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Shiv Sena MPs says that GST will dent BMC finances

Introduction of the Goods and Services Tax (GST) may not be in the interest of the BMC, pointed out Shiv Sena MPs during the discussion on the GST Bill in Parliament on Wednesday as octroi, which is a major source of revenue, gets subsumed in this tax. This means, the revenue will flow to the Centre, who will devolve it to the state, who will then pass it on to the BMC. Fears about the timeliness of the fund disbursement, it was felt, would critically hamper Mumbai’s development projects and daily functioning. The Bill was passed in Parliament on Wednesday.

The BMC earns Rs 7,000 crore a year from octroi, said Sena MP Anil Desai. Owing to the decline in the price of crude by 36% in 2014-15 and 32% in 2015-16, the revenue collection is Rs 7,000 crore, else it would be over Rs 8,000 crore. “Octroi revenue will be subsumed in GST. Mumbai, a business hub, provides the maximum tax revenue to the Centre, but hardly anything comes back. The BMC funds several development projects through the revenue that it generates such as operating 7,000 buses at a cost of Rs 400 crore and providing education and health care to the poor,” said Desai.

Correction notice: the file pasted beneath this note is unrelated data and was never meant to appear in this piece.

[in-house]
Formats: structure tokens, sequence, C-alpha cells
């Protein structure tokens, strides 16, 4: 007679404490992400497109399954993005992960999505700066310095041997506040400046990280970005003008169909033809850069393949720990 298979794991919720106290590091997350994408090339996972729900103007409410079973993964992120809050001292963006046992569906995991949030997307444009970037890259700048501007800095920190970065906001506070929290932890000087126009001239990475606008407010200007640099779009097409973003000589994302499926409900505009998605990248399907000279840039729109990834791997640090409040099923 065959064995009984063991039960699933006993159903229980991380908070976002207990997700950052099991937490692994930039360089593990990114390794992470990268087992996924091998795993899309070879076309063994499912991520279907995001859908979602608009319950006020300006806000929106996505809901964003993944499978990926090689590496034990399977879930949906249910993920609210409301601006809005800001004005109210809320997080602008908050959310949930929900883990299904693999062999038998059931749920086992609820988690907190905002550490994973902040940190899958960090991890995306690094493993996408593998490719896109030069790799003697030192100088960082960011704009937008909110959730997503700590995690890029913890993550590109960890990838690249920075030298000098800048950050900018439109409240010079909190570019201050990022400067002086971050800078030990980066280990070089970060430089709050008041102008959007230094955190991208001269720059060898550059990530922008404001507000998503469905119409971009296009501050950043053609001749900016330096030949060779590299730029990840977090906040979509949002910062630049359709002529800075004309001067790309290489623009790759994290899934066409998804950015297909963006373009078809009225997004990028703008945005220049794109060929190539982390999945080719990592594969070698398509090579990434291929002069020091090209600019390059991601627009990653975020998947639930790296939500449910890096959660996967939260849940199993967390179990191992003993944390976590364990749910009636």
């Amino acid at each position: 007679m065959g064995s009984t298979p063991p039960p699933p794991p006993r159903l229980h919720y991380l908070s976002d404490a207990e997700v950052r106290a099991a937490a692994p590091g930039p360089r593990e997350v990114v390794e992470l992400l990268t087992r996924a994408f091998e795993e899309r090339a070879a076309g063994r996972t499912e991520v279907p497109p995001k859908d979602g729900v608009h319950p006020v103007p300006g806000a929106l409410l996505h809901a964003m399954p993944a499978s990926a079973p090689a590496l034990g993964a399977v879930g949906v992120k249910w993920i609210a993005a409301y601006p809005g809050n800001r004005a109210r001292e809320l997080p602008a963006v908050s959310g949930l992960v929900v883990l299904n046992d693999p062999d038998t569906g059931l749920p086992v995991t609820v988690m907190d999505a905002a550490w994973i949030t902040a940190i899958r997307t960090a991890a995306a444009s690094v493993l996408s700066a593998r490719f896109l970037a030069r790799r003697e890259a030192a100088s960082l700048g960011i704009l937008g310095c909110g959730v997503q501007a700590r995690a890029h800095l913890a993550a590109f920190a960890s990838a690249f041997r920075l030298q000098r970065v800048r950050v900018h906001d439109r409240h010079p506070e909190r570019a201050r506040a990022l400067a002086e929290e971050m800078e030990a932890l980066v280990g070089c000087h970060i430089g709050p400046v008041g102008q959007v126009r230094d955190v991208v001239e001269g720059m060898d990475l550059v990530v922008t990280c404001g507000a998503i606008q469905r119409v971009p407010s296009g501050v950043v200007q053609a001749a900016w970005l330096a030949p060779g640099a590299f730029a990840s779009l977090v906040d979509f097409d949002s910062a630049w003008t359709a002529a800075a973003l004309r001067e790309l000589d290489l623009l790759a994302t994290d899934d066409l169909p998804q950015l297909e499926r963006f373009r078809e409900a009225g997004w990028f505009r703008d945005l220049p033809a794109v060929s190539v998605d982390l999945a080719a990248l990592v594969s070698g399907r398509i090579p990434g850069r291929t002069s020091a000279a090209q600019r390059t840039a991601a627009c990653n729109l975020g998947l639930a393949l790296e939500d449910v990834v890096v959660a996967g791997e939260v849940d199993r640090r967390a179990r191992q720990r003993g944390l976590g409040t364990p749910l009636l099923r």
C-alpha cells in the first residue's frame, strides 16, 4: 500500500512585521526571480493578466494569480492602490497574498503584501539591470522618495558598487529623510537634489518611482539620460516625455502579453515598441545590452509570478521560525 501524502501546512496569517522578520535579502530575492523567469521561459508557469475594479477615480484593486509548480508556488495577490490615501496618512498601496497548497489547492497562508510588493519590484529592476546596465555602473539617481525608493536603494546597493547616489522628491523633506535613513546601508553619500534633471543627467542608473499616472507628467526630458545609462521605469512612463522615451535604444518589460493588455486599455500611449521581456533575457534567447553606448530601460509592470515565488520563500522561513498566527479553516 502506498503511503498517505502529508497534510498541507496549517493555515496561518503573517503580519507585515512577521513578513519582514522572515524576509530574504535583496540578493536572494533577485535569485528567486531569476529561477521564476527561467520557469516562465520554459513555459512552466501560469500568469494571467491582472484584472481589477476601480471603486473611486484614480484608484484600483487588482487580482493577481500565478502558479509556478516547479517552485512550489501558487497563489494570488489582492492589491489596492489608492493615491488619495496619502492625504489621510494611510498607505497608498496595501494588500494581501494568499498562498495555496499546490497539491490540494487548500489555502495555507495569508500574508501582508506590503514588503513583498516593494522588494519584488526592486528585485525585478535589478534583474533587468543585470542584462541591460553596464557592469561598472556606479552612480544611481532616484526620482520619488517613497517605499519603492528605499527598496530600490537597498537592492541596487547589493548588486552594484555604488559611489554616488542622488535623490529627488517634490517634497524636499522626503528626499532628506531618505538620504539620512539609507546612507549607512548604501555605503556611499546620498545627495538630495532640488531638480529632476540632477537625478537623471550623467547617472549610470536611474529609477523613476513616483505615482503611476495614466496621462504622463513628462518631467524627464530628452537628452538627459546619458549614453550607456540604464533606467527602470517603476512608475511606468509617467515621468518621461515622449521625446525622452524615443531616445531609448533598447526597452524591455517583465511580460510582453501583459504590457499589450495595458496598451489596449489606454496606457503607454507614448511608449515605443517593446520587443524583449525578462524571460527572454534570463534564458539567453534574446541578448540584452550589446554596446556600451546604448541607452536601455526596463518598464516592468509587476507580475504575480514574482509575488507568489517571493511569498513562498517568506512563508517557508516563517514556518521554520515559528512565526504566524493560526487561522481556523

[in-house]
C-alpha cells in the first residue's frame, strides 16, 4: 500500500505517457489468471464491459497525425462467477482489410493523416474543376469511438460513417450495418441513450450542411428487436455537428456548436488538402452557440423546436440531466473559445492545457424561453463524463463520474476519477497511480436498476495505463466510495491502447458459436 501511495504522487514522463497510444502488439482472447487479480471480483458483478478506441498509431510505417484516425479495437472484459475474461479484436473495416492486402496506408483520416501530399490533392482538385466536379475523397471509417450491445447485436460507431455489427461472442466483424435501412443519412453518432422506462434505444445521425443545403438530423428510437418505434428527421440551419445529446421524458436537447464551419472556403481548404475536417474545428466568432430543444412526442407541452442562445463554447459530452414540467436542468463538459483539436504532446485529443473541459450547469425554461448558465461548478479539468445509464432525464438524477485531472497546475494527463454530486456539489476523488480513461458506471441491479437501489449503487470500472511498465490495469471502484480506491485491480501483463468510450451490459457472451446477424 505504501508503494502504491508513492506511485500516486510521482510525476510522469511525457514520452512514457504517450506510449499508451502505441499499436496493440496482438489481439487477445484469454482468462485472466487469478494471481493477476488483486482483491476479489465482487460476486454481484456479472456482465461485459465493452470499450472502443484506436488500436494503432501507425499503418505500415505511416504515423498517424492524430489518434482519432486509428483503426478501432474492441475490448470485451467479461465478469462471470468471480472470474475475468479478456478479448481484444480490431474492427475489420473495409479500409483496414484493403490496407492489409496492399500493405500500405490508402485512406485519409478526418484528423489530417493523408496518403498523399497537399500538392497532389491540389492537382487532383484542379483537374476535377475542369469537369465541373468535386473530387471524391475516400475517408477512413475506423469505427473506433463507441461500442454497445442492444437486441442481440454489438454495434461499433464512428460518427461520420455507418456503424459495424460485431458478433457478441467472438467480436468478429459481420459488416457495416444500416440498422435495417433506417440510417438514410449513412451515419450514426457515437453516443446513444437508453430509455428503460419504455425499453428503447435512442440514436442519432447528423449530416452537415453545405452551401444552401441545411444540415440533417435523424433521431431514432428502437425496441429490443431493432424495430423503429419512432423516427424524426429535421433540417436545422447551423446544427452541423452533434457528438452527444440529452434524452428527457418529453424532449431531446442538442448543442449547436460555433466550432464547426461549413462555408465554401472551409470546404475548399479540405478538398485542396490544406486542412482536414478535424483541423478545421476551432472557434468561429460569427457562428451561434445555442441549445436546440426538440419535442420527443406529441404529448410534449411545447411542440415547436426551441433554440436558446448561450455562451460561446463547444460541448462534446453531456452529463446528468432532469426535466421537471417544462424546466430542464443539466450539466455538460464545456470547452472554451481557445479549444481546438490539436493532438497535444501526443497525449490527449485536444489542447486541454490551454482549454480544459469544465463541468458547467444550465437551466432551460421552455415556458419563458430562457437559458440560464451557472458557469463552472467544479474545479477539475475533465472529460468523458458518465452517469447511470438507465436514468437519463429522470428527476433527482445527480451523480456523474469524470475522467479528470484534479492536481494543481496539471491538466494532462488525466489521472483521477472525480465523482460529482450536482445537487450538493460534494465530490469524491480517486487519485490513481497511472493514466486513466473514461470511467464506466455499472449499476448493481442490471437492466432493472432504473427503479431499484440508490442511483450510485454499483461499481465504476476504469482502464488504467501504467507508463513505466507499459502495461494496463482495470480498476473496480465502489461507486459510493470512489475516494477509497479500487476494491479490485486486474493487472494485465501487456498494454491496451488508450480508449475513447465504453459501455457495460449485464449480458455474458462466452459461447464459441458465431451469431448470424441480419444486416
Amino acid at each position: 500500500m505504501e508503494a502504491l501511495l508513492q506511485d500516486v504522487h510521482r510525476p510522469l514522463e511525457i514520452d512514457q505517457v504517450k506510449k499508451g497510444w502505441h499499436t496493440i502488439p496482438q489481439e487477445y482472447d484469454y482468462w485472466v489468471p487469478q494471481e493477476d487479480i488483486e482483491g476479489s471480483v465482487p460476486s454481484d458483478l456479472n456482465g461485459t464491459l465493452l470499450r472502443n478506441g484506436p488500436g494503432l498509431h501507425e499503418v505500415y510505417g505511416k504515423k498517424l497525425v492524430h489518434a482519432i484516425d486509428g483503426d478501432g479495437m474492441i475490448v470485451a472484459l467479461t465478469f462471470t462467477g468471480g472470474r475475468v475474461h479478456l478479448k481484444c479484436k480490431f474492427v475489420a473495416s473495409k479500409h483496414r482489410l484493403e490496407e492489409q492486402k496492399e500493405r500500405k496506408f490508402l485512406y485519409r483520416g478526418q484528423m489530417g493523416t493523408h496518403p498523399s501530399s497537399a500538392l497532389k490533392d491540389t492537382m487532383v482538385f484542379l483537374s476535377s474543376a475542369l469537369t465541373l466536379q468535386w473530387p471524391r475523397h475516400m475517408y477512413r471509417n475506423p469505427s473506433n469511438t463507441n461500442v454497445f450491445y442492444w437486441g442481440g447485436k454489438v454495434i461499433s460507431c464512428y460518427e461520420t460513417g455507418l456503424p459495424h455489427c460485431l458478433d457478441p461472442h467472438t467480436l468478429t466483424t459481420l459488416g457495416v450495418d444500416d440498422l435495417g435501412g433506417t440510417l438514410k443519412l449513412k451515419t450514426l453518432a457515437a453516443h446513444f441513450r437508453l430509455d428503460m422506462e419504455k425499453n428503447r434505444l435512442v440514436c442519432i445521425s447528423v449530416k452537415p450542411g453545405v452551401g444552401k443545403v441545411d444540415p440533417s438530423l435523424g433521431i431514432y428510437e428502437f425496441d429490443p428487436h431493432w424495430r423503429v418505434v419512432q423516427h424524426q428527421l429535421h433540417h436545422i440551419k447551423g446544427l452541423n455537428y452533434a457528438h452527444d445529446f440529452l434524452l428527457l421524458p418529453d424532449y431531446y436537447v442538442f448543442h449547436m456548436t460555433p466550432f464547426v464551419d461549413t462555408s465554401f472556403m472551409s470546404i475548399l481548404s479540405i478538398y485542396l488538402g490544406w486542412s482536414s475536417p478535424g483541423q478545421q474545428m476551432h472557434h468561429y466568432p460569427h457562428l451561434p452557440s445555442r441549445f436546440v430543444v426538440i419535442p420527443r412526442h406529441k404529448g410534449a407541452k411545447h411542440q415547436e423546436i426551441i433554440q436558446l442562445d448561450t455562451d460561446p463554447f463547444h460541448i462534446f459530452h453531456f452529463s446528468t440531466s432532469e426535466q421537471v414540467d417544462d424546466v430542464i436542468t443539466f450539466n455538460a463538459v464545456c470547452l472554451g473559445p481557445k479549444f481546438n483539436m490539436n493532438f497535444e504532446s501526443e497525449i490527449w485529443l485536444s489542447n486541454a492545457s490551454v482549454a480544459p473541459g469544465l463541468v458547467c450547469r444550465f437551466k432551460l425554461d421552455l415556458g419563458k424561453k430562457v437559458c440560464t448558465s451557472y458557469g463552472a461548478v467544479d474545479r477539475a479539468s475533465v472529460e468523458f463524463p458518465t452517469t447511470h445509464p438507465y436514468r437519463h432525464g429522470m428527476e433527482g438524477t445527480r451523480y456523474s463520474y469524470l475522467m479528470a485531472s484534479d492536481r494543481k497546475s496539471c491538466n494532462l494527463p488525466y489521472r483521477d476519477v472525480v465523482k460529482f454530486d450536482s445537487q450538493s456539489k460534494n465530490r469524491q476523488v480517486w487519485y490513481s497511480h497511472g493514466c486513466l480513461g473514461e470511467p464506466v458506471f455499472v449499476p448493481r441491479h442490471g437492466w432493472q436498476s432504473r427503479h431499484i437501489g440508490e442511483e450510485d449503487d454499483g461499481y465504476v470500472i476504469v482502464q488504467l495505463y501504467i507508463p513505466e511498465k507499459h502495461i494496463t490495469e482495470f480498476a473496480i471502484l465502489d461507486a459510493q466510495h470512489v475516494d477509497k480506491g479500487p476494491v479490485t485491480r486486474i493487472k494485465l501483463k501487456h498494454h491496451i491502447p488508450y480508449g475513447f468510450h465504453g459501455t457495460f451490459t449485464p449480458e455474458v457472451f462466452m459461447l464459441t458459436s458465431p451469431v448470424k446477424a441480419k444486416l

GST will result in a dent in BMC’s finances, said Desai, adding, “The BMC must be compensated by the Centre with an annual accreditation of 10%. The funds must not devolve to the state corpus, but must directly devolve to the BMC. The 14th Finance Commission had mentioned direct devolvement from Centre to gram sabha. A mechanism of direct transfer to BMC must be built in.”

Yuva Sena chief Aaditya Thackeray tweeted that the Centre should give special status to Mumbai in the revenue system and not clip its financial or administrative autonomy.

 Supporting the Sena , NCP MP Praful Patel, in his five-minute speech, said, “BMC’s revenue is more than that of even some states. If devolution from Centre is not made in time, how will it manage civic affairs? A lot more monitoring is required.”
Sena MP Sanjay Raut said while the Centre is calling the passing of the GST Bill an historic move, Mumbai will suffer the most and in the absence of revenue, many projects will be hit. “If not monitored properly, the cash-rich BMC may have to stand with a begging bowl in front of the state government,” said Raut. “Mumbai contributes to 30% income-tax and 60% in custom duty. If Mumbai is weakened, it is not good for you (Centre) as well.”


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